Q&A with Emanuela Barasch

Today I’m pleased to be taking part in the blog tour for Delivery. My post is written with thanks to Zoe O’Farrell for inviting me on the tour and to the author for answering my questions!

Q&A with Kate at Bantam Bookworm – Emanuela Barasch Rubinstein

Have you always wanted to write?

I began writing as a teenager, but it was such an intense period that I stopped. I guess I couldn’t find the distant perspective a writer needs. The urge to write seemed to disappear only to surface again years later. I can say definitively, though, that over the years I’ve accumulated observations I now use in my books.

What were your previous jobs? Have they helped you with your writing process?

I’m a lecturer at a university; I teach literature and film studies. I often give courses about women in art. When I was planning to write a novel about pregnancy, I looked up artistic depictions of having a child. I was shocked – I hardly could find anything, certainly as compared with other life-defining events. What is it about giving birth that makes so many people look the other way? Why is it so scary? Delivery offers different answers, involving   deep fear, self-perception, and relationships. Perhaps most important is the inclusion of both men and women’s perspectives. Pregnancy and having a child are not “a women’s thing”.

What was your inspiration for Delivery?

I have three sons. For years, I felt that the attitude towards giving birth was distorted and unrealistic. I was terrified when I was pregnant. Both my mother and my friends promised that I’d “forget everything” once the baby was born. I gave birth three times – I remember each one very clearly! Let me say this: I love being a mother, it is a very positive and joyful part of my life. Still, the process of having a child is not easy. I see no reason why we can’t talk about it. I’m tired of hearing that it’s all to do with hormonal changes; it’s not. It is a meaningful event affecting one’s body, yes—but also and equally one’s soul and mind.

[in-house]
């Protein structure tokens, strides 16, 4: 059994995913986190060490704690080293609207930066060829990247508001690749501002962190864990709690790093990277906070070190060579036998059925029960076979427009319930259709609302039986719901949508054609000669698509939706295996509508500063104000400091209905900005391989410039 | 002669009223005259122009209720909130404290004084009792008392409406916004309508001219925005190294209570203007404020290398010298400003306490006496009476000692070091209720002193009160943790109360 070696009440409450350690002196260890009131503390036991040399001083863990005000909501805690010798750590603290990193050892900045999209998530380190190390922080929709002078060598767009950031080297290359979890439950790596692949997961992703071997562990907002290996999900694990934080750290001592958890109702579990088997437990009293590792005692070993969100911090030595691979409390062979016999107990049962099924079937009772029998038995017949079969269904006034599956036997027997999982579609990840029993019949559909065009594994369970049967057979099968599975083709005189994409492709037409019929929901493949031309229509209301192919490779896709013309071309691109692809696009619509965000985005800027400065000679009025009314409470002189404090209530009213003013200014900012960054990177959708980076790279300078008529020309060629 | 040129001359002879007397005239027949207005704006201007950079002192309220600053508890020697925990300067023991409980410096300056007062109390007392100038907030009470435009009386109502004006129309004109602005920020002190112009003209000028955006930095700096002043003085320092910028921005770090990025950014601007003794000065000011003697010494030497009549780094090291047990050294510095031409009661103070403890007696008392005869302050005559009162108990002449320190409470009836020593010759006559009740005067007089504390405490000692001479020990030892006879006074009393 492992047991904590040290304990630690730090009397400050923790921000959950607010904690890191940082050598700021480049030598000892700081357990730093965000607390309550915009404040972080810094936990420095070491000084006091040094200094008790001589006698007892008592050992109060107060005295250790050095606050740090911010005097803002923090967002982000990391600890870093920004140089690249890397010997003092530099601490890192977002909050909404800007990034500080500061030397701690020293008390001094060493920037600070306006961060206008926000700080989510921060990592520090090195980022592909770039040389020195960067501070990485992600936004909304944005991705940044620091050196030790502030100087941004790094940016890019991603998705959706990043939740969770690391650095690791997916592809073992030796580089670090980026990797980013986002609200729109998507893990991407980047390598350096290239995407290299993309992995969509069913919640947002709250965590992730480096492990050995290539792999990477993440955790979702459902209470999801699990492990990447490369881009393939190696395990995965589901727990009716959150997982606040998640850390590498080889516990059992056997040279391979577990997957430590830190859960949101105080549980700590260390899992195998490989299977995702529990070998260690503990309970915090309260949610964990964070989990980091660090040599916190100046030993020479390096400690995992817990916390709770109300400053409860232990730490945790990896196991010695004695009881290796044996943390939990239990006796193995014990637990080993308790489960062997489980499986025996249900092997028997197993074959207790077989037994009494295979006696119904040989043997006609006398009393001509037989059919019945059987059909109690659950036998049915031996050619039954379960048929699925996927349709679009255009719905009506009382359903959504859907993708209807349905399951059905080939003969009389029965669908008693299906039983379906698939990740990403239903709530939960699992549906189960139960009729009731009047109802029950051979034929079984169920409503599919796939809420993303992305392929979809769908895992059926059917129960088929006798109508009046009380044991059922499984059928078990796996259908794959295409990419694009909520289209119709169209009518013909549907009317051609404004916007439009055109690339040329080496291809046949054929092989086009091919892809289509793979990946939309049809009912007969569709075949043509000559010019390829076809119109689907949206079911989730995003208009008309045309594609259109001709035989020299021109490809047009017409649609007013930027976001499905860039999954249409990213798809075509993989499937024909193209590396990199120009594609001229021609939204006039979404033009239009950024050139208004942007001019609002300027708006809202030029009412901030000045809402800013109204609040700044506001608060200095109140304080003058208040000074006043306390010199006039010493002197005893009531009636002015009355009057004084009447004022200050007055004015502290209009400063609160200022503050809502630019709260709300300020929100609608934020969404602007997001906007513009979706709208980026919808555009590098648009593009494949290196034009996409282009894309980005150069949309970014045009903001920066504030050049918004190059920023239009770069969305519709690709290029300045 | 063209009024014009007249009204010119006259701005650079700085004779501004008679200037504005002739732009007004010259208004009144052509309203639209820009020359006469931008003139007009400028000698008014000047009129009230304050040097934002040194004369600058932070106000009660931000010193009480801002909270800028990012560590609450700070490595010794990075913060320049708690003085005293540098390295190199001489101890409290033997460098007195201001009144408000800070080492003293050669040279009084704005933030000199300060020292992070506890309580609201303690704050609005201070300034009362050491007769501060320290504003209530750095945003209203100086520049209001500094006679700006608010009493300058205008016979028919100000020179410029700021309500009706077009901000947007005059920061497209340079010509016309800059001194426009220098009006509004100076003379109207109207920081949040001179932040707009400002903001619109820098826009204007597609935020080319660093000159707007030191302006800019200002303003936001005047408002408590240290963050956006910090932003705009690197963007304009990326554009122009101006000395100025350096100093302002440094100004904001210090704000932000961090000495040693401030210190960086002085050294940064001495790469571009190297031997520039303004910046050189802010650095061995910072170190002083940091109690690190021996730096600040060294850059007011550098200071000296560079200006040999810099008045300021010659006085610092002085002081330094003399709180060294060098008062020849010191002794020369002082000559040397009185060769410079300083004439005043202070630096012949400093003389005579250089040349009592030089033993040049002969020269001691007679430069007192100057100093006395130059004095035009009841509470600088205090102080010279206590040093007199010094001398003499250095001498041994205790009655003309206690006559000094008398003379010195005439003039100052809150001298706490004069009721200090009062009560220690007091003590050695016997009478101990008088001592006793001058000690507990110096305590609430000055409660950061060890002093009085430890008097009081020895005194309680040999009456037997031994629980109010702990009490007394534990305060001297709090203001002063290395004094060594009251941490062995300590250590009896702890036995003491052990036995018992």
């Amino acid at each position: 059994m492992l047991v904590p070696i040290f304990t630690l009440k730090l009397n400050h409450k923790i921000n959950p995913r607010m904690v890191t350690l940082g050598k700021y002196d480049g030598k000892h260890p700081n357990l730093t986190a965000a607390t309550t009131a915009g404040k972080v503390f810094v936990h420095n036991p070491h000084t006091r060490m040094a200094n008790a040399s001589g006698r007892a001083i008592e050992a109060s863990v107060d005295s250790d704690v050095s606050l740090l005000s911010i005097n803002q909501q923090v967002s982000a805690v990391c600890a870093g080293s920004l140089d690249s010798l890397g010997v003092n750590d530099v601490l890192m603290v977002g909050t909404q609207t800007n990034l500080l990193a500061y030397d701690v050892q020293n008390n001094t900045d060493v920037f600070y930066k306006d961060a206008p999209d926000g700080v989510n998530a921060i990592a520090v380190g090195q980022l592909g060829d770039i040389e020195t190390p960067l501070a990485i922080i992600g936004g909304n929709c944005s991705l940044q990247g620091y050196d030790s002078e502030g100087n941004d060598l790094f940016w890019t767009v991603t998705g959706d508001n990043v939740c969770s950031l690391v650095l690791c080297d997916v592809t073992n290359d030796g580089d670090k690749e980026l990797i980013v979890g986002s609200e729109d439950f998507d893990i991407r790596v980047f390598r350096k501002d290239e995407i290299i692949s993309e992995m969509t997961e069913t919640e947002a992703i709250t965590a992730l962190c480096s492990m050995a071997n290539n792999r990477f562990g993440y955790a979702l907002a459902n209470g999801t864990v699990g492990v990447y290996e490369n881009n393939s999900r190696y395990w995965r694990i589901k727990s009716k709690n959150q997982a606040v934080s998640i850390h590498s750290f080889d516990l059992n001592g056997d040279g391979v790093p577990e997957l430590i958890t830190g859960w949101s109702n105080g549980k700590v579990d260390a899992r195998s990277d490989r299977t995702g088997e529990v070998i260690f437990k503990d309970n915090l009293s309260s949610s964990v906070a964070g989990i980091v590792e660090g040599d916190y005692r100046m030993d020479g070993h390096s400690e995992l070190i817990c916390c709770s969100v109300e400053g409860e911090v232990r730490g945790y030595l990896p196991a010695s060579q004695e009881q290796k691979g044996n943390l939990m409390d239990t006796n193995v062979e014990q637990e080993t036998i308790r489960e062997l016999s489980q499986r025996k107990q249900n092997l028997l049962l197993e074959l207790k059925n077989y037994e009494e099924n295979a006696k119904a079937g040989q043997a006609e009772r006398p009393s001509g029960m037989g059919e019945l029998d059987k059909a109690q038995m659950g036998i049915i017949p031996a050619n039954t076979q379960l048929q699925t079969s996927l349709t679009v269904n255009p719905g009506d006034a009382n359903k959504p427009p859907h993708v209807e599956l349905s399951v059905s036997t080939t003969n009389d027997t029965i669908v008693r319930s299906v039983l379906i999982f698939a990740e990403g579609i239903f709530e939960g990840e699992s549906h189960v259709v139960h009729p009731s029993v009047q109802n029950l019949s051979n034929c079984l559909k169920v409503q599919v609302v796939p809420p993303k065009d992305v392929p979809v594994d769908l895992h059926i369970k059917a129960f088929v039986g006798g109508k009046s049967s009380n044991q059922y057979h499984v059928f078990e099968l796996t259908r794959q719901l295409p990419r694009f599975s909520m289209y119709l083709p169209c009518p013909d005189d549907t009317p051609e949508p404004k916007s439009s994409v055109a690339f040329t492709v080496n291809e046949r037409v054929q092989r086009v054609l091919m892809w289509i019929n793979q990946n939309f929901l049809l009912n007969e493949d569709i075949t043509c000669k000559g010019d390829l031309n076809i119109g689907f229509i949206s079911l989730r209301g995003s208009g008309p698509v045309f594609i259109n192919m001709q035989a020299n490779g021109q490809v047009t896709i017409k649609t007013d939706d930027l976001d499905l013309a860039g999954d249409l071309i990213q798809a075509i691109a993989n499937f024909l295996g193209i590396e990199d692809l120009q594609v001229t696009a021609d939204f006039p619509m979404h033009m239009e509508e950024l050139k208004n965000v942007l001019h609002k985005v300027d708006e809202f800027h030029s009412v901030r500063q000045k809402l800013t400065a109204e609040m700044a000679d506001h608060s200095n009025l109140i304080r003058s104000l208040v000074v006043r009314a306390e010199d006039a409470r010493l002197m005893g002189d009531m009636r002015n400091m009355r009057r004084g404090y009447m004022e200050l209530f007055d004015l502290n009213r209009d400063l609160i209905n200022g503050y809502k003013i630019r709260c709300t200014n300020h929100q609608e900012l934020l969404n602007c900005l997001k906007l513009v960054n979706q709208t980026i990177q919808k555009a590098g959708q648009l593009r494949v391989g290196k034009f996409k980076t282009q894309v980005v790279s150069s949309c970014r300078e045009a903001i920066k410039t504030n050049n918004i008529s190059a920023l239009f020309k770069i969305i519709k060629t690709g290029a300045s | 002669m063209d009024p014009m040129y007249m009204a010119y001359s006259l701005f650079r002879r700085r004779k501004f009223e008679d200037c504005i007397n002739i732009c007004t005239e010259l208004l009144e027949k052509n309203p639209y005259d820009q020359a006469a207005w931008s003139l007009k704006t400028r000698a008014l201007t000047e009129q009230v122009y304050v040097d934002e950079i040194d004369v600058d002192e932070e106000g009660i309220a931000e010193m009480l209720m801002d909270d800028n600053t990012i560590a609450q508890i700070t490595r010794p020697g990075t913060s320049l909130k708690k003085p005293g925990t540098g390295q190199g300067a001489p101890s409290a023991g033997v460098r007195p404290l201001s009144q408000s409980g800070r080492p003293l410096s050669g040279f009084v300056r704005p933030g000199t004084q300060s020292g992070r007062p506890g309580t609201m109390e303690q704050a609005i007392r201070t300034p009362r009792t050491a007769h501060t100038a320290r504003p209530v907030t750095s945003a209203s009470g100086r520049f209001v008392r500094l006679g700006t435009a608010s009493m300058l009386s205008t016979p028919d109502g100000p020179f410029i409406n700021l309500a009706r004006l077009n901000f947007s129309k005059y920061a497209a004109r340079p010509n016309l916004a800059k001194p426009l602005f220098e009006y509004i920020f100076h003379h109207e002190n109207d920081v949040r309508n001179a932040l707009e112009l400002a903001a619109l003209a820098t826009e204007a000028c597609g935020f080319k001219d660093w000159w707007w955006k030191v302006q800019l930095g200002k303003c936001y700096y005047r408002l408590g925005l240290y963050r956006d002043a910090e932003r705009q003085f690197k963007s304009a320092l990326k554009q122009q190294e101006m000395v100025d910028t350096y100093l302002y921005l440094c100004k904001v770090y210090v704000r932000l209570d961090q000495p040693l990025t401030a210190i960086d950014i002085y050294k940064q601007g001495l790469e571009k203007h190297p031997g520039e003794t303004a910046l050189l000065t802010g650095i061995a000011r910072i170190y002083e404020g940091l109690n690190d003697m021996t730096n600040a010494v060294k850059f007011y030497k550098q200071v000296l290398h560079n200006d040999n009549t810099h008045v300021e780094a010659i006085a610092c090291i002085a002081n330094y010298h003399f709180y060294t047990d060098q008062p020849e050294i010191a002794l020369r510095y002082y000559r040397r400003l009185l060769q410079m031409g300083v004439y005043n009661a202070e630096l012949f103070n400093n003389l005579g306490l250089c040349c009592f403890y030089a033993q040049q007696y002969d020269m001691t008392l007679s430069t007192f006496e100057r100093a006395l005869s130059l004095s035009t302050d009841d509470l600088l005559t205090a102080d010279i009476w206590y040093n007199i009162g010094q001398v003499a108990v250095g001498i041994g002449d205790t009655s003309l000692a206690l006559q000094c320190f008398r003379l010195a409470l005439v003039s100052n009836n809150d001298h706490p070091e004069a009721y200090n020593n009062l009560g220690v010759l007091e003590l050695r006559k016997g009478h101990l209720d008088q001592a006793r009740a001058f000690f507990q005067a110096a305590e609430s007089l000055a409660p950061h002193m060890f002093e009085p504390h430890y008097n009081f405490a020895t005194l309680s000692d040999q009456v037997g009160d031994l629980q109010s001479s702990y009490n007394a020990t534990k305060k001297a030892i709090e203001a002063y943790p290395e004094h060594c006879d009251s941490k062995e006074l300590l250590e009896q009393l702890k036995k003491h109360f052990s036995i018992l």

How do you construct your characters? Do they have traits of people you know?

I need to have a concrete idea of the character’s appearance. This doesn’t mean I know exactly what they look like, but that they have certain features I see very clearly: hair, eyes, posture, a specific gesture or tic. The mental side is different. A character is born in a certain way and sometimes develops in an unexpected direction. I like protagonists who change, undergo a transformation. Strangely, sometimes a character evolves in a certain way against my will. Protagonists develop an independent identity throughout the writing process.  

What does your writing process look like? Are you a plotter or a pantser?

I am definitely a plotter. I always have a very clear idea of what the book is about. All this means is that I have the outlines, and I have to add shape, color, movement. I believe that to be a good writer, one has to have a certain flexibility. If you begin with a specific idea in mind and don’t allow for any alteration, you will end up with a very rigid, perhaps even boring, novel. The freedom of writing is phrasing your ideas uncompromisingly and letting them take their own shape. It seems contradictory, but it’s not.

How did you research Delivery? Did you enjoy it?